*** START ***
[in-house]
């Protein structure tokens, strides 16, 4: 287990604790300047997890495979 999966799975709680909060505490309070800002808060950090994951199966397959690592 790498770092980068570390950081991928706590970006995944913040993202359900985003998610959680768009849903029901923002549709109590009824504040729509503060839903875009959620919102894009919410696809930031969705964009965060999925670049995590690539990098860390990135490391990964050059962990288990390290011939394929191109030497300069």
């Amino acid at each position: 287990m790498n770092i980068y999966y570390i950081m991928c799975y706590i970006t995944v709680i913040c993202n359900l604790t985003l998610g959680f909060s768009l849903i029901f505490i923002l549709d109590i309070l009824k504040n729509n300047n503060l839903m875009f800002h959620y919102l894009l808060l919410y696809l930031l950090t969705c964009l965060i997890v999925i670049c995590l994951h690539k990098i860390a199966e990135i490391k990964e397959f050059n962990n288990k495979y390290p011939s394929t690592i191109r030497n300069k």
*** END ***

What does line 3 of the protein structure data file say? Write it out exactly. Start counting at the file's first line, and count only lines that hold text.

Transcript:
């Amino acid at each position: 287990m790498n770092i980068y999966y570390i950081m991928c799975y706590i970006t995944v709680i913040c993202n359900l604790t985003l998610g959680f909060s768009l849903i029901f505490i923002l549709d109590i309070l009824k504040n729509n300047n503060l839903m875009f800002h959620y919102l894009l808060l919410y696809l930031l950090t969705c964009l965060i997890v999925i670049c995590l994951h690539k990098i860390a199966e990135i490391k990964e397959f050059n962990n288990k495979y390290p011939s394929t690592i191109r030497n300069k």